The Carnegie selection committee comprises 16 distinguished scholars and intellectual leaders representing some of the world’s premier institutions of learning. Ten of them are either current or former university presidents.
"Jared Farmer's work has earned him the recognition of the scholarly community," says Sacha Kopp, Dean of the College of Arts and Sciences. "We are very proud to have him among the College's prestigious faculty within our Humanities program."
The anticipated result of each fellowship is a book or major study. Read more about the Andrew Carnegie Fellows Program, including the work of past honorees, and view an interactive timeline featuring the history of scholarly research at the Carnegie Corporation.
“The health of our democracy depends on an informed citizenry, and our universities, academies, and academic associations play an essential role in replenishing critical information and providing knowledge through scholarship,” said Vartan Gregorian, president of Carnegie Corporation of New York. “The Andrew Carnegie Fellows Program is designed to support scholarship that brings fresh perspectives from the social sciences and humanities to the social, political, and economic problems facing the United States and the world today.”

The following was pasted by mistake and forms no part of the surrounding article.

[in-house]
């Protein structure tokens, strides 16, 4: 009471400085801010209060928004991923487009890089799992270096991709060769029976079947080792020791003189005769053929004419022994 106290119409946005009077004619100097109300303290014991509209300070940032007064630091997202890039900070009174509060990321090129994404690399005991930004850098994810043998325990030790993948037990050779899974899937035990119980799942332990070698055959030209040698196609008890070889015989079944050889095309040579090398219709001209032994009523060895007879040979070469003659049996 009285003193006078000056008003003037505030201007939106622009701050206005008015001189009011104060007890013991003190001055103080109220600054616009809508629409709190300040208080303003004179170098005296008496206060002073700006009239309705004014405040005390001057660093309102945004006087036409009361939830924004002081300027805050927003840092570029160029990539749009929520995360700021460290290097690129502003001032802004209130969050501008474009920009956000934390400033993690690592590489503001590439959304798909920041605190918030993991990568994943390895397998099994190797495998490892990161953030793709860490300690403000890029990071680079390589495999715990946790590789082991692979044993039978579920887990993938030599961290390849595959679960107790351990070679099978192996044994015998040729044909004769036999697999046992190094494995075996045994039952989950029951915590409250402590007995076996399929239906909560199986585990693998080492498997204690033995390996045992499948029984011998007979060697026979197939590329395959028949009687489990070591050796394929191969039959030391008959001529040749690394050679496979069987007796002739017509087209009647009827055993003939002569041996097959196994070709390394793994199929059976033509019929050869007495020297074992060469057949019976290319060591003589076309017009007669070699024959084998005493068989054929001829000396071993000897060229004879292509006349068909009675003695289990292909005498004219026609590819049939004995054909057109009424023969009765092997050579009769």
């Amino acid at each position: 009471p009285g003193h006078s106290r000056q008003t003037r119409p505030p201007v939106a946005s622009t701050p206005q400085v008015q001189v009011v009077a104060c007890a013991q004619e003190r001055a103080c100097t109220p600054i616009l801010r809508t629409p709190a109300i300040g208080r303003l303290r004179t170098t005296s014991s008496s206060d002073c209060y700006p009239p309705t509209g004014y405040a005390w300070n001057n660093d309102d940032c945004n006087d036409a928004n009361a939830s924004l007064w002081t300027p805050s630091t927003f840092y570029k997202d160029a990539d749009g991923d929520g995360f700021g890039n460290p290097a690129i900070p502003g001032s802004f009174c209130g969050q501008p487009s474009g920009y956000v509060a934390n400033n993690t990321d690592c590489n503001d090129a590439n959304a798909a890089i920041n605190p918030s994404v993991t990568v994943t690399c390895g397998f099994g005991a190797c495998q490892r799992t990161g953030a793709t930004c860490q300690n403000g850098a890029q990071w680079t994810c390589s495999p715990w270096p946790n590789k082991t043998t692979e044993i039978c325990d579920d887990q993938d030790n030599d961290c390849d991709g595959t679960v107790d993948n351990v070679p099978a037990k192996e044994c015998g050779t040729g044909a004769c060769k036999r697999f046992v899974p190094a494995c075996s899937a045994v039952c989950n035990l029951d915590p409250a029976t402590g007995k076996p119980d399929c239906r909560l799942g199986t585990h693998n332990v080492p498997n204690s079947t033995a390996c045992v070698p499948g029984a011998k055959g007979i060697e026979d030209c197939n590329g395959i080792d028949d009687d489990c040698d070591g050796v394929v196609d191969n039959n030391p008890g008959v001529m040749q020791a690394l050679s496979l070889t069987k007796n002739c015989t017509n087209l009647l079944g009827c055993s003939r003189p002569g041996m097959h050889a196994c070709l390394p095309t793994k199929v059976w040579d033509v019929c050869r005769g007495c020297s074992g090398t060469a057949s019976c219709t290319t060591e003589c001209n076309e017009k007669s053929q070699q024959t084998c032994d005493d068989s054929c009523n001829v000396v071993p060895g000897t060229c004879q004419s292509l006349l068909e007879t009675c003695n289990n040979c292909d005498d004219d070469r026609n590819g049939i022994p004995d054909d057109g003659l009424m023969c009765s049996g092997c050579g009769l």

About Stony Brook University
Stony Brook University is going beyond the expectations of what today’s public universities can accomplish. Since its founding in 1957, this young university has grown to become one of only four University Center campuses in the State University of New York (SUNY) system with more than 25,700 students, 2,500 faculty members, and 18 NCAA Division I athletic programs. Our faculty have earned numerous prestigious awards, including the Nobel Prize, Pulitzer Prize, Indianapolis Prize for animal conservation, Abel Prize and the inaugural Breakthrough Prize in Mathematics. The University offers students an elite education with an outstanding return on investment: U.S.News & World Report ranks Stony Brook among the top 40 public universities in the nation. Its membership in the Association of American Universities (AAU) places Stony Brook among the top 62 research institutions in North America. As part of the management team of Brookhaven National Laboratory, the University joins a prestigious group of universities that have a role in running federal R&D labs. Stony Brook University is a driving force in the region’s economy, generating nearly 60,000 jobs and an annual economic impact of $4.65 billion. Our state, country and world demand ambitious ideas, imaginative solutions and exceptional leadership to forge a better future for all. The students, alumni, researchers and faculty of Stony Brook University are prepared to meet this challenge.
About Carnegie Corporation of New York
Carnegie Corporation of New York was established in 1911 by Andrew Carnegie to promote the advancement and diffusion of knowledge and understanding. In keeping with this mandate, the Corporation's work focuses on the issues that Andrew Carnegie considered of paramount importance: international peace, education and knowledge, and a strong democracy.